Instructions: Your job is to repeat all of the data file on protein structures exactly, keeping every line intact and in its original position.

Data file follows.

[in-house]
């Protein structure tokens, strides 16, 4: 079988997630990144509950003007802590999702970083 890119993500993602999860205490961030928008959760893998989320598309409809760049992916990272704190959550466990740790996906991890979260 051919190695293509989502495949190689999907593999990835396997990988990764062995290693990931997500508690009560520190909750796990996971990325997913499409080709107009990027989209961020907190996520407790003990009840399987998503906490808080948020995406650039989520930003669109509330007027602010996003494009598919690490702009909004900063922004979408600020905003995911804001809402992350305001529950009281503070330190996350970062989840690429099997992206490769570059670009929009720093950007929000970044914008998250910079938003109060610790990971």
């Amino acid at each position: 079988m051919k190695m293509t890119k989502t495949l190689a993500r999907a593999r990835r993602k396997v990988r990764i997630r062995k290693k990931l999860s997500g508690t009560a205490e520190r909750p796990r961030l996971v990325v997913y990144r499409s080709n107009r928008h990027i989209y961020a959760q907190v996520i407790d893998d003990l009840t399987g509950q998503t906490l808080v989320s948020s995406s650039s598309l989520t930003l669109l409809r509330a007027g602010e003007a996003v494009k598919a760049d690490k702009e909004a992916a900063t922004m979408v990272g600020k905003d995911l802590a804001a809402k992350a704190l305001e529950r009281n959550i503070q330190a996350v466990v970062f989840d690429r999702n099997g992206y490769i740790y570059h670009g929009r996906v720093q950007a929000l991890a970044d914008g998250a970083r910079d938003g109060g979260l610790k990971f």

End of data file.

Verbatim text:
[in-house]
């Protein structure tokens, strides 16, 4: 079988997630990144509950003007802590999702970083 890119993500993602999860205490961030928008959760893998989320598309409809760049992916990272704190959550466990740790996906991890979260 051919190695293509989502495949190689999907593999990835396997990988990764062995290693990931997500508690009560520190909750796990996971990325997913499409080709107009990027989209961020907190996520407790003990009840399987998503906490808080948020995406650039989520930003669109509330007027602010996003494009598919690490702009909004900063922004979408600020905003995911804001809402992350305001529950009281503070330190996350970062989840690429099997992206490769570059670009929009720093950007929000970044914008998250910079938003109060610790990971």
């Amino acid at each position: 079988m051919k190695m293509t890119k989502t495949l190689a993500r999907a593999r990835r993602k396997v990988r990764i997630r062995k290693k990931l999860s997500g508690t009560a205490e520190r909750p796990r961030l996971v990325v997913y990144r499409s080709n107009r928008h990027i989209y961020a959760q907190v996520i407790d893998d003990l009840t399987g509950q998503t906490l808080v989320s948020s995406s650039s598309l989520t930003l669109l409809r509330a007027g602010e003007a996003v494009k598919a760049d690490k702009e909004a992916a900063t922004m979408v990272g600020k905003d995911l802590a804001a809402k992350a704190l305001e529950r009281n959550i503070q330190a996350v466990v970062f989840d690429r999702n099997g992206y490769i740790y570059h670009g929009r996906v720093q950007a929000l991890a970044d914008g998250a970083r910079d938003g109060g979260l610790k990971f």